Scott Travis (drums): (taking his phone out) Wait, wait. I’ve just been told we cannot use lasers tonight in France. It’s not us!

Glenn Tipton: He’s just been told! So no lasers tonight…

Scott Travis: It’s a sort of restriction that France is opposing…

Rob Halford: That’s a shame. So you’ll be seeing a different show.

Scott Travis: But if you’ve got a ticket, you can go to the truck, we’ll turn the lasers on, it will be like a rave party! (laughs)

This is for Richie, but you guys can answer as well. As the youngest guy, how difficult was it to find your place in a band that is so close together and has so much experience?

Richie Faulkner: It’s great to be in a position where you can obviously learn a lot. They’ve got a lot more experience than I have, a lot more years, and it’s great to look out to people like that. As for fitting in with the band… I grew up on that sort of music, I grew up on heavy metal and hard rock and all that, and as I said I was a fan of the band. It wasn’t really hard to fit in, it was something that almost came naturally. As we go along, there’s always new experiences and new stuff to learn. These guys are the best teachers in the world.

You were talking about a new album next year. At which stage of the process are you?

Rob Halford: It’s pretty much complete. I mean, it wouldn’t be God’s honest truth to say it’s definitely coming out next year, but we’re gonna do our best to get it out next year. But most of it has been written.

Glenn Tipton: Yeah, there’s still time. The schedule is heavy, at the moment: we’ll tour till Christmas, then we’ll have a small break and we’ll tour again next year. When you’ve done so much touring, you need a bit of a rest to get your head back together before you’re ready to go in the studio. So we just have to finish touring and get back in the studio. The whole thing has to be done properly. We’ve got to get Scott over, we haven’t settled anything yet with Richie… There are so many options, really, we don’t know which order we’re gonna do them in. But the touring is the thing we’re concentrating on, really, ‘cause it’s a heavy schedule. When we get a chance to go in the studio, we will.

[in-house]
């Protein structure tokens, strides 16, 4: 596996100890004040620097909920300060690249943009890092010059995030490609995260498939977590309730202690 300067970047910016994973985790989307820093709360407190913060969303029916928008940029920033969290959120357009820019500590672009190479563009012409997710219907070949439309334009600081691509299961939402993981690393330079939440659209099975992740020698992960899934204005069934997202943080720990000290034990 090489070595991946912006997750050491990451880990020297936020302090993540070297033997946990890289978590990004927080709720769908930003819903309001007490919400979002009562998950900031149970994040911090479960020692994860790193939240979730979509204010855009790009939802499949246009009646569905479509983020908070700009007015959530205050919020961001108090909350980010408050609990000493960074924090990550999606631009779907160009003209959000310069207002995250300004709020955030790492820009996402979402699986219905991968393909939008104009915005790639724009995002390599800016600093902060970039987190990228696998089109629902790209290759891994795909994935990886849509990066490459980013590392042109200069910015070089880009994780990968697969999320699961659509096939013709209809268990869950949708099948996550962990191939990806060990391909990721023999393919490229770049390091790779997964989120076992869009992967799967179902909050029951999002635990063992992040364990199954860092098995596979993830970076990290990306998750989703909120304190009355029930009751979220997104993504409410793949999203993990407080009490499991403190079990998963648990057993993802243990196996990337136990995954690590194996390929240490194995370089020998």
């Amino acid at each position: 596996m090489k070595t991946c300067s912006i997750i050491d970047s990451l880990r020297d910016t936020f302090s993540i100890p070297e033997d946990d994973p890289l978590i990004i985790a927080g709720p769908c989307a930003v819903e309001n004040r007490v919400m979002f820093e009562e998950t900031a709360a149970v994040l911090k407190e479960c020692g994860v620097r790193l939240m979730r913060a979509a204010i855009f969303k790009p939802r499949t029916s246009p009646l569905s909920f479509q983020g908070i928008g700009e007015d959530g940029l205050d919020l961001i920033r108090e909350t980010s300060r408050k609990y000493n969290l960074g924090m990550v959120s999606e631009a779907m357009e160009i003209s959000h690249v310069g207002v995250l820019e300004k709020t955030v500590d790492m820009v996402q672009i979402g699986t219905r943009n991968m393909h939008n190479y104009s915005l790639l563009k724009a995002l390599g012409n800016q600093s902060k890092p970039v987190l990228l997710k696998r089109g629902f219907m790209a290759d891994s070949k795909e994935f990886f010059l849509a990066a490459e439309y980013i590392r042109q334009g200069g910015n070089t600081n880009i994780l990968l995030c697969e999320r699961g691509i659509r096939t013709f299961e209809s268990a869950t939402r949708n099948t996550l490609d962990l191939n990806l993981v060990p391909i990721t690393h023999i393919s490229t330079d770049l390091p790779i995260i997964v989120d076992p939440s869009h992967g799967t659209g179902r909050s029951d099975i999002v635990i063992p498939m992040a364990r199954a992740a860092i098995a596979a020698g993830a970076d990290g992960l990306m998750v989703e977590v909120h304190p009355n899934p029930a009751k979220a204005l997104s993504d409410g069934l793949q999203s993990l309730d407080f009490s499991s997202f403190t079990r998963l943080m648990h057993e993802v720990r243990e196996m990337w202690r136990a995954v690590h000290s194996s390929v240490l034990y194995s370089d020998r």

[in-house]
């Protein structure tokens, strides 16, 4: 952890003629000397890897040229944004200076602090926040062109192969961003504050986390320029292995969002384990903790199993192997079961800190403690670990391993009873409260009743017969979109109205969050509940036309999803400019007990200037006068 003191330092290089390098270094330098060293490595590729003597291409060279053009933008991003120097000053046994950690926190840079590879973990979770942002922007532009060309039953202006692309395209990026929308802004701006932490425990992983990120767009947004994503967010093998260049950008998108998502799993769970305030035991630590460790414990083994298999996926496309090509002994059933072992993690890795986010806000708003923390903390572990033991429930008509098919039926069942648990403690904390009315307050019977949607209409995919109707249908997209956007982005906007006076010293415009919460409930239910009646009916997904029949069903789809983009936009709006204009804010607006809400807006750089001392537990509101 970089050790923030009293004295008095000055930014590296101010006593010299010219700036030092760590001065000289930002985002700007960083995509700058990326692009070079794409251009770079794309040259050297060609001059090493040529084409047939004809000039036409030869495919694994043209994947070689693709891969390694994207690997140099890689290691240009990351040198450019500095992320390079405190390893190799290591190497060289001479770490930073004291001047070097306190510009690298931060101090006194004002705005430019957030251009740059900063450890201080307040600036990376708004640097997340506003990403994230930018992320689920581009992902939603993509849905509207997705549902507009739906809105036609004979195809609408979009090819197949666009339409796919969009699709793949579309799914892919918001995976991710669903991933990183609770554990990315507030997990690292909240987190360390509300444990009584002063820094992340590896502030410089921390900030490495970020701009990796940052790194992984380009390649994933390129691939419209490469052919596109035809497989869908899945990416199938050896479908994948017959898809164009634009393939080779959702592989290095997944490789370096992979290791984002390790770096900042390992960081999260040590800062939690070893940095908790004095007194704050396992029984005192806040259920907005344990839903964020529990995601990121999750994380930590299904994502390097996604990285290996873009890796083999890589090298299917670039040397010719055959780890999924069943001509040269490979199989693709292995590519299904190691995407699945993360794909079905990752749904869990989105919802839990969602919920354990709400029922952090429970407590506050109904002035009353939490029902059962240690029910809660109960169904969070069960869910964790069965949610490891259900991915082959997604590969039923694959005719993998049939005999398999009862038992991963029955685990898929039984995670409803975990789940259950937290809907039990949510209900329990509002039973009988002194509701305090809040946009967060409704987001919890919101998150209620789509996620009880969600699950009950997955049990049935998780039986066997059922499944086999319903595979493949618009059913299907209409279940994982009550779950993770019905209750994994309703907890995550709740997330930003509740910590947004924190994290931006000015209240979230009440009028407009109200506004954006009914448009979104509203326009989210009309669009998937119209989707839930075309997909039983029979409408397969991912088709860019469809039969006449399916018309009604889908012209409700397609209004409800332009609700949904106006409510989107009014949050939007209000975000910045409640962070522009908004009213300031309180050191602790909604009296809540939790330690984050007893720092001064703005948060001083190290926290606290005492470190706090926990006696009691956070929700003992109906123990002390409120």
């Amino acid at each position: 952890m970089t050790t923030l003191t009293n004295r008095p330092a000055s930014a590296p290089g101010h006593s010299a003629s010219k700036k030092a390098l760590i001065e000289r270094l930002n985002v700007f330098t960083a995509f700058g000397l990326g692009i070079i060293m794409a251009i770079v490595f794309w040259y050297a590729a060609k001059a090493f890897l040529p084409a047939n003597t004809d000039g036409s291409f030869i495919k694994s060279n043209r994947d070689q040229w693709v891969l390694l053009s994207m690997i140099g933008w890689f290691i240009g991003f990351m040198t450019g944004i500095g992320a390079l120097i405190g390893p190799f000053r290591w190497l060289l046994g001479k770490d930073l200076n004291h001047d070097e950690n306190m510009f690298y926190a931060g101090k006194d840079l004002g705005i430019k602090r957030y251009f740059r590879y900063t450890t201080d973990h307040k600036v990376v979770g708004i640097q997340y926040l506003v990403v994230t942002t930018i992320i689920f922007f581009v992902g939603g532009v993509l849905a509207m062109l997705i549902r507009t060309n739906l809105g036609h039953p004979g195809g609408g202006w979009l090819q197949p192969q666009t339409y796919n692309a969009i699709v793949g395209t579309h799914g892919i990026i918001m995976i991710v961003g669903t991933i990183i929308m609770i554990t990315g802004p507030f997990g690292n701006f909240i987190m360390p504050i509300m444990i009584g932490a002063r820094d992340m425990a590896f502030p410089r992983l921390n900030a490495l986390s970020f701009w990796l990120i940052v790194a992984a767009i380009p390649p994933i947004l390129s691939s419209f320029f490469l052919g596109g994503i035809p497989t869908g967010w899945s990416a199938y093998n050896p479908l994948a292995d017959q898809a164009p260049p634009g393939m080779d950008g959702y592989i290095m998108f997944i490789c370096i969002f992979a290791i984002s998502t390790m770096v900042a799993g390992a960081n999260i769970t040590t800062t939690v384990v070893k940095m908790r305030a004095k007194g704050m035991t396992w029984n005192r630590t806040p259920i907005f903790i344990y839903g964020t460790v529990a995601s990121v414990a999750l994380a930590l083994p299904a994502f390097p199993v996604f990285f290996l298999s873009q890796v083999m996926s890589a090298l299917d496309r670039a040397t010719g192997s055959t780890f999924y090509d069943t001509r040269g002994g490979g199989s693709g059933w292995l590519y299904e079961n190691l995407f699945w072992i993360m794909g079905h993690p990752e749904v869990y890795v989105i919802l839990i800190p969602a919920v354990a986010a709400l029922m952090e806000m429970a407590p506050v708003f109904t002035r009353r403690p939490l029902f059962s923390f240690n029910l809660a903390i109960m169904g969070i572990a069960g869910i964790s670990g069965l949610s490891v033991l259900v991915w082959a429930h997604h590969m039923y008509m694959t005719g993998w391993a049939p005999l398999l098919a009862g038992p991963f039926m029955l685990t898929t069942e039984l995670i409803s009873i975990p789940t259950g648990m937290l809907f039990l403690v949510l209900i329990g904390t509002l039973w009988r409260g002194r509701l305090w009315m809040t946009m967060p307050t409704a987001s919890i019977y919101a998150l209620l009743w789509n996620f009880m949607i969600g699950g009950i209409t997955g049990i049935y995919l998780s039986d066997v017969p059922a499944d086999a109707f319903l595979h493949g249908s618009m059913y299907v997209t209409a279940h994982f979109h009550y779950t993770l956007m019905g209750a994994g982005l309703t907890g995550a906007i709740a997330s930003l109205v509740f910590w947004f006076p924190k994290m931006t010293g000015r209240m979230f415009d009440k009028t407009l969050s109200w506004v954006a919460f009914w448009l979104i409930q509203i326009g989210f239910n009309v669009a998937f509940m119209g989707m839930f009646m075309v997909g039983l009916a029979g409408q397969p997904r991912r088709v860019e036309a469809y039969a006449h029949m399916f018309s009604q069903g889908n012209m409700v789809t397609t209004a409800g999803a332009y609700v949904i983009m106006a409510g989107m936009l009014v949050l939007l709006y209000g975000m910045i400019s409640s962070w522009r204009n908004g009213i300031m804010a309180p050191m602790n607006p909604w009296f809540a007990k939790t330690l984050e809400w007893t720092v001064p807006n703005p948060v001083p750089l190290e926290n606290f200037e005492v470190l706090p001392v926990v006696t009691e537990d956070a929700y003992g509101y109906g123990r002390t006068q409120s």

Will it really be your last tour?

Glenn Tipton: It’s our last world tour, that’s what we said. A tour like that takes a year to eighteen months, it’s a heavy schedule. It’s a big chunk out of your life. But we’re not going to rule out doing any more dates. If some dates come along and they make sense, if there’s a string of dates for a good cause, will do that. But it will be the last time we do a complete world tour. This go could on and on and on, we could be doing this for five years! (smiles)

Rob Halford: For us, it’s about the heritage of Judas Priest. It’s knowing when to stop, knowing when to sort of pull back a little bit. Every single show is important to us. We’re master craftsmen at what we’re trying to do. It becomes a part of your thought process as you get older. After tonight’s show, we’re driving to Berlin. I mean, even Richie is feeling the heat! Night after night after night, it’s in our blood. So what we’re trying to do is to preserve something, and I think that by pulling back and doing less shows, we can preserve Judas Priest a lot longer that we could if we were doing what we’ve been doing for the last thirty years. It makes sense to us that we’ll still be doing shows, but on a different schedule.

So which sense are we to give to this word, “Epitaph”?

Rob Halford: It can be pretty obvious in light of what we’re trying to do.

Glenn Tipton: Basically, it’s a final statement. We’ve always said that it’s not the end of Judas Priest. It’s the beginning of the end, and that can take a long time.

Do you have any projects with the Metal God label and the Halford band, your solo project? Dates, an album recording?

Rob Halford: Again, as I’ve always said, Priest leads my life. I have the luxury of being able to do solo activities, all of them very independent, outside of Judas Priest. If I get the chance, I’ll do some more stuff. But Priest is a wonderful metal monster that just consumes everything in its path, and this is where my love and dedication have always been.

Press conference held August 7th 2011 at the Foire Aux Vins festival in Colmar, France.
Transcription: Saff

Judas Priest website: judaspriest.com